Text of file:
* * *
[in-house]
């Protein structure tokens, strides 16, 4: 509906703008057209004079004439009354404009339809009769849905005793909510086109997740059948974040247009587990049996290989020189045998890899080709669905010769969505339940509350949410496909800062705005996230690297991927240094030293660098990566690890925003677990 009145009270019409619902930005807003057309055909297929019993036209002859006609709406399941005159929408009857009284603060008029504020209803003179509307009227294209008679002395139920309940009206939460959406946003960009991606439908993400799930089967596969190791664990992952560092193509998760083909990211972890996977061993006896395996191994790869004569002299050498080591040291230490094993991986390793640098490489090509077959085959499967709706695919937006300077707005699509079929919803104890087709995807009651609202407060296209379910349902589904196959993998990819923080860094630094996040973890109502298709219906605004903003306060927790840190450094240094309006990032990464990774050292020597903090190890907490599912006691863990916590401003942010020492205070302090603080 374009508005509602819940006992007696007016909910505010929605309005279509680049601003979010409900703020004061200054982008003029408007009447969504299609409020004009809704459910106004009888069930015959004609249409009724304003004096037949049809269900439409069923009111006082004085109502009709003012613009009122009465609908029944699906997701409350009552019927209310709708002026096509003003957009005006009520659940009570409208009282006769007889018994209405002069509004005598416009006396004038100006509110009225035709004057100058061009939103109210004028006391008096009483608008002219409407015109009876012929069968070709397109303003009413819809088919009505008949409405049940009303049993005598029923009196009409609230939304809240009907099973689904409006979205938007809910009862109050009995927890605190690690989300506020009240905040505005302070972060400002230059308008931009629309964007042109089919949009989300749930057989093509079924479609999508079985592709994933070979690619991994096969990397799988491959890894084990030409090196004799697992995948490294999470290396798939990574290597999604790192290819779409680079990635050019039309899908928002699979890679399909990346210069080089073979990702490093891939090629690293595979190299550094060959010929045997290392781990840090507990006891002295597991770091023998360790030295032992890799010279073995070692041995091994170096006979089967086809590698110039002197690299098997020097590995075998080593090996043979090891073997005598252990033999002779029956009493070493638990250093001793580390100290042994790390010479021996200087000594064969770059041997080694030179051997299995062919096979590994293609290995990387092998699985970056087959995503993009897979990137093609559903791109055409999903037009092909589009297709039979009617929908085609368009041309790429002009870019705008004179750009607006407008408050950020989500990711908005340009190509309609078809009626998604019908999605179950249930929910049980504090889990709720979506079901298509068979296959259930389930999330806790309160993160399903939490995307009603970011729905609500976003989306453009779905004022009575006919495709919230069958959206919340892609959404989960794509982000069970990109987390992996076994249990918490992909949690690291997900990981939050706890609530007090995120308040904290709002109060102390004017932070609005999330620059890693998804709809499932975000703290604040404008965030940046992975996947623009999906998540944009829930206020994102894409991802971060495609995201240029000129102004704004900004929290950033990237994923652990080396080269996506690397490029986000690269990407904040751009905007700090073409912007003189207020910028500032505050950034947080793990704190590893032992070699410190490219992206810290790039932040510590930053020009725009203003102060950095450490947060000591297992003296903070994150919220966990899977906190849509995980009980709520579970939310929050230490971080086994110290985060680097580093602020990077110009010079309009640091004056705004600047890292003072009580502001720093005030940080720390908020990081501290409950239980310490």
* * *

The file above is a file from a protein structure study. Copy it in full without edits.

[in-house]
């Protein structure tokens, strides 16, 4: 509906703008057209004079004439009354404009339809009769849905005793909510086109997740059948974040247009587990049996290989020189045998890899080709669905010769969505339940509350949410496909800062705005996230690297991927240094030293660098990566690890925003677990 009145009270019409619902930005807003057309055909297929019993036209002859006609709406399941005159929408009857009284603060008029504020209803003179509307009227294209008679002395139920309940009206939460959406946003960009991606439908993400799930089967596969190791664990992952560092193509998760083909990211972890996977061993006896395996191994790869004569002299050498080591040291230490094993991986390793640098490489090509077959085959499967709706695919937006300077707005699509079929919803104890087709995807009651609202407060296209379910349902589904196959993998990819923080860094630094996040973890109502298709219906605004903003306060927790840190450094240094309006990032990464990774050292020597903090190890907490599912006691863990916590401003942010020492205070302090603080 374009508005509602819940006992007696007016909910505010929605309005279509680049601003979010409900703020004061200054982008003029408007009447969504299609409020004009809704459910106004009888069930015959004609249409009724304003004096037949049809269900439409069923009111006082004085109502009709003012613009009122009465609908029944699906997701409350009552019927209310709708002026096509003003957009005006009520659940009570409208009282006769007889018994209405002069509004005598416009006396004038100006509110009225035709004057100058061009939103109210004028006391008096009483608008002219409407015109009876012929069968070709397109303003009413819809088919009505008949409405049940009303049993005598029923009196009409609230939304809240009907099973689904409006979205938007809910009862109050009995927890605190690690989300506020009240905040505005302070972060400002230059308008931009629309964007042109089919949009989300749930057989093509079924479609999508079985592709994933070979690619991994096969990397799988491959890894084990030409090196004799697992995948490294999470290396798939990574290597999604790192290819779409680079990635050019039309899908928002699979890679399909990346210069080089073979990702490093891939090629690293595979190299550094060959010929045997290392781990840090507990006891002295597991770091023998360790030295032992890799010279073995070692041995091994170096006979089967086809590698110039002197690299098997020097590995075998080593090996043979090891073997005598252990033999002779029956009493070493638990250093001793580390100290042994790390010479021996200087000594064969770059041997080694030179051997299995062919096979590994293609290995990387092998699985970056087959995503993009897979990137093609559903791109055409999903037009092909589009297709039979009617929908085609368009041309790429002009870019705008004179750009607006407008408050950020989500990711908005340009190509309609078809009626998604019908999605179950249930929910049980504090889990709720979506079901298509068979296959259930389930999330806790309160993160399903939490995307009603970011729905609500976003989306453009779905004022009575006919495709919230069958959206919340892609959404989960794509982000069970990109987390992996076994249990918490992909949690690291997900990981939050706890609530007090995120308040904290709002109060102390004017932070609005999330620059890693998804709809499932975000703290604040404008965030940046992975996947623009999906998540944009829930206020994102894409991802971060495609995201240029000129102004704004900004929290950033990237994923652990080396080269996506690397490029986000690269990407904040751009905007700090073409912007003189207020910028500032505050950034947080793990704190590893032992070699410190490219992206810290790039932040510590930053020009725009203003102060950095450490947060000591297992003296903070994150919220966990899977906190849509995980009980709520579970939310929050230490971080086994110290985060680097580093602020990077110009010079309009640091004056705004600047890292003072009580502001720093005030940080720390908020990081501290409950239980310490």